Trends in FDA FY2022 Inspection-Based Warning Letters

This article originally appeared as a guest column in Outsourced Pharma.

The COVID-19 pandemic continued to impact FDA’s inspection activities in FY2022 despite efforts to shift more of the agency’s focus beyond the public health emergency. This article will analyze FDA warning letters issued in FY2022 (Oct. 1, 2021, to Sept. 30, 2022). Specifically, this article will review certain inspection-based warning letters issued to drug manufacturers and offer reflections on current trends and predictions for the upcoming year.

FDA inspection activities began to normalize in 2022, despite years of COVID-19 related disruptions. FDA initially paused all inspections in March 2020 due to the COVID-19 public health emergency, but soon thereafter resumed limited domestic inspections in July 2020 based on priority. The agency then resumed prioritized foreign inspections in October 2020. COVID-19 variants continued to delay the regular course of inspection activities throughout 2021 and into 2022, including a short return to only mission critical inspections from Dec. 29, 2021, to Feb. 7, 2022. Although most of FY2022 saw a return to regular domestic inspection operations, FDA did not resume all foreign inspections until April 2022.

Based on our review, we observed some continued trends from the COVID-19 era, as well as signs that the agency may be expanding its focus beyond the pandemic, shifting its operations back to a more regular course. FDA notably took an interest in repeat violations observed during inspections, OTC drug products including hand sanitizers, responsibilities for contract manufacturers, and testing of incoming components and raw materials. This article discusses each of these themes before examining what this may mean for FDA’s drug GMP enforcement focus in 2023 and beyond.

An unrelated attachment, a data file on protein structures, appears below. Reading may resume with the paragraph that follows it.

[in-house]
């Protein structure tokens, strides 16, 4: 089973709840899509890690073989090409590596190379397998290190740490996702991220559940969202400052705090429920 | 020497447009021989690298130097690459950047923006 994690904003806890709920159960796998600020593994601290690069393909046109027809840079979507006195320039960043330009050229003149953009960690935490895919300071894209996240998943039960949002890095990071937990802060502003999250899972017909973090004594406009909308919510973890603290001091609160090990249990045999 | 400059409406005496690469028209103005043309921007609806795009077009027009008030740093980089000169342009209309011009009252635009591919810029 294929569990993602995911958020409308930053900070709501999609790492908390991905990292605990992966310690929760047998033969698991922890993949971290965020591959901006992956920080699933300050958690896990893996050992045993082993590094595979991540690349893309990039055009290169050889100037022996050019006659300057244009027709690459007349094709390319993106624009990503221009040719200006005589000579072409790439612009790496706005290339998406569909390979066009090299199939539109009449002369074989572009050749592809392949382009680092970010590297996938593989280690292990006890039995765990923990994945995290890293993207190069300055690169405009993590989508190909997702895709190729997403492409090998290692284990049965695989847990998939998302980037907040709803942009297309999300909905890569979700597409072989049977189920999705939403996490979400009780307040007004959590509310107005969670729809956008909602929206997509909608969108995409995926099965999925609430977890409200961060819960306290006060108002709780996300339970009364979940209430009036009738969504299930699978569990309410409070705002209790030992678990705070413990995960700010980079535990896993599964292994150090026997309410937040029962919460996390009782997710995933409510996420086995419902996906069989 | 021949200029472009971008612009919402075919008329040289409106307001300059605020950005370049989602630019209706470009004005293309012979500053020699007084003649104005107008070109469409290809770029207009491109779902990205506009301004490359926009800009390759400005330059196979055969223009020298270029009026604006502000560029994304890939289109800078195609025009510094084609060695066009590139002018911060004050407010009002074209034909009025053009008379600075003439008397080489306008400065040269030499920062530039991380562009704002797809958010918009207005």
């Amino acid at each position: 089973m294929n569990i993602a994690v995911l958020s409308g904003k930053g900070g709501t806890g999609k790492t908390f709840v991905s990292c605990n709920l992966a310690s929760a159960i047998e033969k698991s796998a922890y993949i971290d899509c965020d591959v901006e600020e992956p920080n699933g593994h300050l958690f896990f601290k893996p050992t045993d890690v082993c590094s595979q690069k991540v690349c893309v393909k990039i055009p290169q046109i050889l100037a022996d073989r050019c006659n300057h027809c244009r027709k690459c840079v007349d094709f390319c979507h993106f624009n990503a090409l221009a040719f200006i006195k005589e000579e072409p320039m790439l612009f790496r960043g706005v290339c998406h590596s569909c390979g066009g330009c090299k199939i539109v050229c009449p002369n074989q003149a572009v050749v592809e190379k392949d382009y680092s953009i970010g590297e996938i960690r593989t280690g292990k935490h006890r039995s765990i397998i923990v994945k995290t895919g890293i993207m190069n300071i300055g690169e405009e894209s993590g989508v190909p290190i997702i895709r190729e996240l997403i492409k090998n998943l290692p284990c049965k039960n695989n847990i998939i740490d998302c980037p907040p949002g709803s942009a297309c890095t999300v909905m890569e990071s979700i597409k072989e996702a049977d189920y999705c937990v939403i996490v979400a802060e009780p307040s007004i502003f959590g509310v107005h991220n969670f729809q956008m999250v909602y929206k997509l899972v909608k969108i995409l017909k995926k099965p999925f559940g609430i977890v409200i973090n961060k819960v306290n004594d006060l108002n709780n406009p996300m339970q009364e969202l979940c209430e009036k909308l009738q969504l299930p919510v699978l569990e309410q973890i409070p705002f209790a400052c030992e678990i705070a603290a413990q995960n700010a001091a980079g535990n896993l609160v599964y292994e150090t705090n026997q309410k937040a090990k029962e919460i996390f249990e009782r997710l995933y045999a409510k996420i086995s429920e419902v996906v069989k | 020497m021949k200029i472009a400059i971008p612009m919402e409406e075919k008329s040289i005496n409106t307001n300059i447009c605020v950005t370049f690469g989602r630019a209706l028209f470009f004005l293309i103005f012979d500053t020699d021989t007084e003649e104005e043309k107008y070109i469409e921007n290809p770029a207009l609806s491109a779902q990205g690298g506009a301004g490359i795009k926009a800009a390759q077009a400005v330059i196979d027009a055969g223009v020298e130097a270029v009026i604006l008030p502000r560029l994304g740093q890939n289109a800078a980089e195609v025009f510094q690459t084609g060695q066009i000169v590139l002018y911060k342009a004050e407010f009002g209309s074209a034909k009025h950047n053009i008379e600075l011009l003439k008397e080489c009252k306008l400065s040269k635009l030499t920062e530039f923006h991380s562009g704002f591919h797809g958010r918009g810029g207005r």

In FY2022, FDA issued 165 drug product warning letters. Of the 165, 74 were based on observations from an on-site inspection, 16 letters stemmed from tested samples, and three from a records request under section 704(a)(4) of the Federal Food, Drug and Cosmetic Act (FD&C Act) (referred to as 704(a)(4) requests in this article).1 The remainder of the warning letters were generally the result of review of product labels, registration materials, and/or websites.2

Of the 74 letters following on-site inspections, seven followed bioresearch monitoring (BIMO) inspections,3 eight focused on human cell, tissue, or cellular products (HCTP),4 two followed good laboratory practice (GLP) inspections,5 nine were issued to pharmaceutical compounding firms,6 and one was issued to a PET drug manufacturer.7 This article excludes warning letters following GLP inspections, those issued to pharmaceutical compounding firms, and the warning letter issued to the PET drug manufacturer in an effort to focus our analysis on the most relevant 62 warning letters prompted by violations observed during an on-site inspection.